NIST Time|NIST Home|About NIST|Contact NIST

HomeAll Years:AuthorKeywordTitle2005-2010:AuthorKeywordTitle

Large Eddy Simulations of Fires: From Concepts to Computations.

pdf icon Large Eddy Simulations of Fires: From Concepts to Computations. (5992 K)
Baum, H. R.

Fire Protection Engineering, No. 6, 36-38,40,42, Spring 2000.


simulation; convection; fire plumes; industrial fires; tank fires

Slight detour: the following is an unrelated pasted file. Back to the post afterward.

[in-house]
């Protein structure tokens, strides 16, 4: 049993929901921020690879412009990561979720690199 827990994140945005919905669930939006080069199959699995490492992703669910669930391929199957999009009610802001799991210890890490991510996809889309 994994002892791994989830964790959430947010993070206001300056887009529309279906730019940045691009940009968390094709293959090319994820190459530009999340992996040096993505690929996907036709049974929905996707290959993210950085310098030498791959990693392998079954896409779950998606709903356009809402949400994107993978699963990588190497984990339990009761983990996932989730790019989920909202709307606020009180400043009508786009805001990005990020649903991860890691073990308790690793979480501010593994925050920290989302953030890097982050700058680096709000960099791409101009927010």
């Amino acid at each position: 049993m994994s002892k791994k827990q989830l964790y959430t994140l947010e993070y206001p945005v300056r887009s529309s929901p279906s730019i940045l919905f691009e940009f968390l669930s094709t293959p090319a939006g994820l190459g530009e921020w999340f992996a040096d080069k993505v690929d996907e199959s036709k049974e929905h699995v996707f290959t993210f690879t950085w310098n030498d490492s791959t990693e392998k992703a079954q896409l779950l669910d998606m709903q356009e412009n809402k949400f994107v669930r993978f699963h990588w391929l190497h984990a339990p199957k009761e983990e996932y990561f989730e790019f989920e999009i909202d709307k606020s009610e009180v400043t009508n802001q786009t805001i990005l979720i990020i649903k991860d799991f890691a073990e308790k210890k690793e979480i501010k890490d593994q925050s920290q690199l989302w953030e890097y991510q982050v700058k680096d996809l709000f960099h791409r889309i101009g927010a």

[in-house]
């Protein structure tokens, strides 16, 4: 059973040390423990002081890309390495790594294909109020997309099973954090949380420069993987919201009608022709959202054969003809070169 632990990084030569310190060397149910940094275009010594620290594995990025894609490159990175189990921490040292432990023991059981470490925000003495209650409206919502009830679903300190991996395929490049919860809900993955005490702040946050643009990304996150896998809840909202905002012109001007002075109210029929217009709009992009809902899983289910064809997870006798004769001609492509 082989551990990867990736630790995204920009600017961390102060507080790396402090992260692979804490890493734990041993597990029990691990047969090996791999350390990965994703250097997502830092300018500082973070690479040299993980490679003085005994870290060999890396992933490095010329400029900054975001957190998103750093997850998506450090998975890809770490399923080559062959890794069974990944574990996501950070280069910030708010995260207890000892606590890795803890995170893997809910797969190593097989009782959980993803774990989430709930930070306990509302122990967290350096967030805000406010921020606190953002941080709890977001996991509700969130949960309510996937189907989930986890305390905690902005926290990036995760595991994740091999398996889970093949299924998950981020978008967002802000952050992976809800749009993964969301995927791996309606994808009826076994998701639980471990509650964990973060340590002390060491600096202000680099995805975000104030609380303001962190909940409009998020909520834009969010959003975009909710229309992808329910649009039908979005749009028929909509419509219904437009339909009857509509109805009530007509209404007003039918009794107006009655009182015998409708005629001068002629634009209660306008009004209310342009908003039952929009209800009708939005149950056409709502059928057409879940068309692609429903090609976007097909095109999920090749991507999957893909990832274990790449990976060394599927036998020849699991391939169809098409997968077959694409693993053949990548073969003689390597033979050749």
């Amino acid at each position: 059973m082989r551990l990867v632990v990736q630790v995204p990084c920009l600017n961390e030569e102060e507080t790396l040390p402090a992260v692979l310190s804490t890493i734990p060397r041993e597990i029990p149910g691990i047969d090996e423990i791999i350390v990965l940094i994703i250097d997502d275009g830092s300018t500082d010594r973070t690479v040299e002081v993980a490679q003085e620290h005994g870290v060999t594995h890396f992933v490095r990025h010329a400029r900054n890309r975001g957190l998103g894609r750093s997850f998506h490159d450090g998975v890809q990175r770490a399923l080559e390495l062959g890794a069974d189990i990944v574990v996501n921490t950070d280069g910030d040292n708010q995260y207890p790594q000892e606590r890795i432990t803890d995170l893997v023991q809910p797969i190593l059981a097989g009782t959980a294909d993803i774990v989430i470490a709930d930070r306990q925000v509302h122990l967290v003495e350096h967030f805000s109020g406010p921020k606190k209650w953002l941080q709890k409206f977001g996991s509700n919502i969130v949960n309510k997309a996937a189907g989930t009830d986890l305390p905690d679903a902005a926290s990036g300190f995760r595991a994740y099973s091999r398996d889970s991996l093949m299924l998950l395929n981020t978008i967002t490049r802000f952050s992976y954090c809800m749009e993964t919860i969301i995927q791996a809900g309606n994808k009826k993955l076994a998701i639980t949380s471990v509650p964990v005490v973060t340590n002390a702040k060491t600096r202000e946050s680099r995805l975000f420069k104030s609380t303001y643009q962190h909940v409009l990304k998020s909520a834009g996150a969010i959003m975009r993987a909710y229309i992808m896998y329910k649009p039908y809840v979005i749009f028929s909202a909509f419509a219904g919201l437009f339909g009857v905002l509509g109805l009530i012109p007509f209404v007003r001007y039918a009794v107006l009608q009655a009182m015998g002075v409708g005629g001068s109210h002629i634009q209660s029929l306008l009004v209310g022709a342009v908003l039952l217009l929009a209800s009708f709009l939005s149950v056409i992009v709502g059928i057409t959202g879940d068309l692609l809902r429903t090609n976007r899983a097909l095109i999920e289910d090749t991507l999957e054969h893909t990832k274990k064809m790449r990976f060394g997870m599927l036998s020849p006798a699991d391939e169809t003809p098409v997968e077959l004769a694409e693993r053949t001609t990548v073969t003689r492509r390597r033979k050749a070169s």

The idea that the dynamics of a fire might be studied using digital computers probably dates back to the beginnings of the computer age. The concept that a fire requires the mixing of a combustible gas with enough air at elevated temperatures is well known to anyone involved with fire. Graduate students enrolled in courses in fluid mechanics, heat transfer, and combustion have been taught the equations that need to be solved for at least as long as computers have been around. What is the problem? The difficulties revolve about three issues: First, there are an enormous number of possible fire scenarios to consider. Second, we do not have either the physical insight or the computing power (even if we had the insight) to perform all the neccessary calculations for most fire scenarios. Finally, since the "fuel" in most fires was never intended as such, the data needed to characterize both the fuel and the fire environment may not be available. In order to make progress, the questions that are asked have to be greatly simplified. To begin with, instead of seeking a methodology that can be applied to all fire problems, we begin by looking at a few scenarios that seem to be most amenable to analysis. Hopefully, the methods developed to study these "simple" problems can be generalized over time so that more complex scenarios can be analyzed. Second, we must learn to live with idealized descriptions of fires and approximate solutions to our idealized equations. These idealized descriptions have to be based on the kind of incomplete knowledge of fire scenarios that is characteristic of real fires. Finally, the methods should be capable of systematic improvement. Thus, as our physical insight and computing power grow more powerful the methods of analysis can grow with them. The "Large Eddy Simulation" (LES) technique developed at NIST over a nearly two decade period is our attempt to carry out the conceptual program outlined above. The phrase refers to the description of turbulent mixing of the gaseous fuel and combustion products with the local atmosphere surrounding the fire. This process, which determines the burning rate in most fires and controls the spread of smoke and hot gases, is extremely difficult to predict accurately. This is true not only in fire research but in almost all phenomena involving turbulent fluid motion. The basic idea behind the use of the LES technique is that the eddies that account for most of the mixing are large enough to be calculated with reasonable accuracy from the equations of fluid mechanics. The hope (which must ultimately be justified by appeal to experiments) is that small scale eddy motion can either be crudely accounted for or ignored.